formed, and a molecular hot core or a Churchwell et al. (2006) catalogue was lines of NH3 also provide rotation temper­
compact H ii region has developed. On studied. Among the 65 regions for which atures, which give an estimate of the gas
the other hand, the majority of ATLASGAL the angular resolution of the ATLASGAL temperature in the clumps. So far, more
sources have no bright IR counterpart observations is high enough, they find than 1000 sources have been observed
(they may however be detected at 24 µm that 40 % of the bubbles are surrounded in NH3 (Wienen et al., in preparation).
with the superior sensitivity of the Spitzer by cold dust (accumulated at their bor­ These observations show that the com­
surveys). These sources are likely to be ders during the expansion of the central pact sources are not randomly distrib­

22 The Messenger 141 – September 2010


1.5 10 000 Figure 5. Distribution of

Fraction with IRAS/MSX


MSX 1.0
peak fluxes from a pre­

Number of sources
IRAS
1000 0.8 liminary extraction of
1 6 000 ATLASGAL com­
0.6 pact sources. The frac­
100
0.4 tion of sources in each
10 bin for which a counter­
1 0.2 part in the IRAS or MSX
1 0.0 catalogues could be
0.1 1.0 10.0 100.0 found is shown in red or
0.5
Flux density (Jy) blue, respectively.

large sample of bright ATLASGAL sources (Molinari et al., 2010). We plan to com-
b (deg)

0.5
in the H2O maser line at 22 GHz, with bine the Hi-GAL and ATLASGAL data, in
the Effelsberg 100-metre radio telescope. order to build SEDs for thousands of
0
In 2009, we observed 140 sources, and compact Galactic sources. Using also the
water maser emission, tracing outflow Spitzer data, we will then obtain com-
activity, was detected in about two thirds plete SEDs from 3.6 µm to 870 µm. This
0 of the sources, including many new dataset will remain unique for many
detections. years to come. The catalogue of compact
–0.5 sources with identifications at other
Finally, we have observed a sample of wavelengths will be available to the public
about 100 bright sources at 350 µm, upon completion, as well as the reduced
17 16.5
using the Submillimeter APEX Bolometer calibrated maps. We also plan to include
l (deg) Camera, SABOCA (Siringo et al., 2010). results from follow-up observations in
The combination of LABOCA and this public database. This will give a high
Figure 4. Example ATLASGAL map in the vicinity of ­SABOCA data allows us to compute the legacy value to the survey, providing
the M16 (Eagle) nebula. The intensity scale is linear, well characterised samples of targets for
dust spectral index. This is found to
as shown on the right, in Jy/beam.
vary between ~ 2 and values above 4, many possible studies.
which could trace an evolution of the dust
properties. Moreover, the spatial resolu­ Last but not least, the first ALMA anten­
uted at all possible distances, but they tion of APEX at 350 µm is 7 arcseconds, nas should be available soon for early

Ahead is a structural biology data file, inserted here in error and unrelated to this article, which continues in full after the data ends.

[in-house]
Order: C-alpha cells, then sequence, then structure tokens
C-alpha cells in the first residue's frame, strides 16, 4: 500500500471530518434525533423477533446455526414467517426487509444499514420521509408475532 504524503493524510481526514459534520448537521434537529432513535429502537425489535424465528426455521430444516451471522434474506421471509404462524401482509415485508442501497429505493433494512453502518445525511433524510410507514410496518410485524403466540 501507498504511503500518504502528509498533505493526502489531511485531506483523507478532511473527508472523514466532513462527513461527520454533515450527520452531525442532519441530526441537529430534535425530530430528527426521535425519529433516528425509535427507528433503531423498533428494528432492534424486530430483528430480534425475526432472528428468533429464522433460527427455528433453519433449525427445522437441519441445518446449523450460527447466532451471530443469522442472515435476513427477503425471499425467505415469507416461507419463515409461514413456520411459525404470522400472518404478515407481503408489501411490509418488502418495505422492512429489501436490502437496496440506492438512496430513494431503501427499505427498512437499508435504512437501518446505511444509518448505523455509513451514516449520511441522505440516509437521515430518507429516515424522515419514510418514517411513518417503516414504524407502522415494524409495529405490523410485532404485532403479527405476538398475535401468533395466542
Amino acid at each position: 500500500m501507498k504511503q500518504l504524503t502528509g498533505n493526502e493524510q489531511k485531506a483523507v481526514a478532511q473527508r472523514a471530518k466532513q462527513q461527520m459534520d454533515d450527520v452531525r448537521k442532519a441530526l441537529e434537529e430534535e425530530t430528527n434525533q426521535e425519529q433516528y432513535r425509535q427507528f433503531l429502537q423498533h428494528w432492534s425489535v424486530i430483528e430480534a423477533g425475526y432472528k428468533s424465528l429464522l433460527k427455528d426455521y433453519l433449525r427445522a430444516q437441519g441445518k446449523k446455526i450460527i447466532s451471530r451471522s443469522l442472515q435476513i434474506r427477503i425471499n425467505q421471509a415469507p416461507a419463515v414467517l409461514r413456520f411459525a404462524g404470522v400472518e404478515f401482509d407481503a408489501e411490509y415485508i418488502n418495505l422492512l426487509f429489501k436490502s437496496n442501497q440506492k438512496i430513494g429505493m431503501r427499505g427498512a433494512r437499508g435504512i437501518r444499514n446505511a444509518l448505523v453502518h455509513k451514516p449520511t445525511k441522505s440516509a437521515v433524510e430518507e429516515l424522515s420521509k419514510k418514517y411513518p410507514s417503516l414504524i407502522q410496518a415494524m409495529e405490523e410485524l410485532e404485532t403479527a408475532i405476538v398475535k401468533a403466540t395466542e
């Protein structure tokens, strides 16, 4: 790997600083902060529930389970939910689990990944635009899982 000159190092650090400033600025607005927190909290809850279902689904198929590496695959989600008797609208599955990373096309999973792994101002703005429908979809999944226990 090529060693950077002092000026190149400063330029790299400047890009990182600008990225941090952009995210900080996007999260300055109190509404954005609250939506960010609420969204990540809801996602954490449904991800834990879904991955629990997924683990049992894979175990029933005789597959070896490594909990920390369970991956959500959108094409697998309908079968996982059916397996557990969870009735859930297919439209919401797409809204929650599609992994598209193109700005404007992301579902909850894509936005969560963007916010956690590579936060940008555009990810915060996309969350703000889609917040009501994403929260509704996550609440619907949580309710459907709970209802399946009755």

are rather found to gather within coherent significantly better than that of LABOCA. science. This will be the perfect time for
complexes, at a given distance. Such Therefore, the SABOCA data make it conducting follow-up studies of carefully
complexes extend over several hundreds possible to study the fragmentation of selected samples at an unprecedented
of parsecs. star-forming cores. These observations spatial resolution. The ATLASGAL cata­
took place in May 2010, and a detailed logue will provide ALMA with several
We have also observed a large sample analysis is ongoing (Troost et al., in prep­ thousand compact sources, including hot
of over 600 sources at 3 mm with the aration). We are also planning to use the cores, high-mass proto-stellar objects, and
Australian Mopra telescope. This tele­ SABOCA instrument to map large regions cold pre-stellar cores. Thus ATLASGAL
scope, equipped with an 8 GHz wide of the Galactic Plane, in order to study is expected to trigger numerous follow-up
spectro­meter, allows many molecules to core fragmentation and dust properties studies with ALMA, aimed at characteris­
be detected simultaneously (e.g., SiO, on large scales, mostly unexplored so far. ing the physical conditions and the
N2H+, HCN, HCO+, NH2D, ...), tracing a chemistry of the massive star formation
broad range of physical conditions. Such process at the smallest possible scales.
a large dataset also provides valuable Perspectives: a long-lasting legacy
information on the chemical processes ­ atabase
d References
occurring within the sources. A detailed
analysis of these data is in progress The SABOCA and LABOCA data, when Beuther, H. et al. 2007, A&A, 466, 1065
(Wyrowski et al., in preparation). A smaller combined with the available Spitzer Churchwell, E. et al. 2006, ApJ, 649, 759
Churchwell, E. et al. 2007, ApJ, 670, 428
sample was also observed in the 1 mm GLIMPSE and MIPSGAL surveys at 3.6 to Deharveng, L. et al. 2010, A&A, accepted,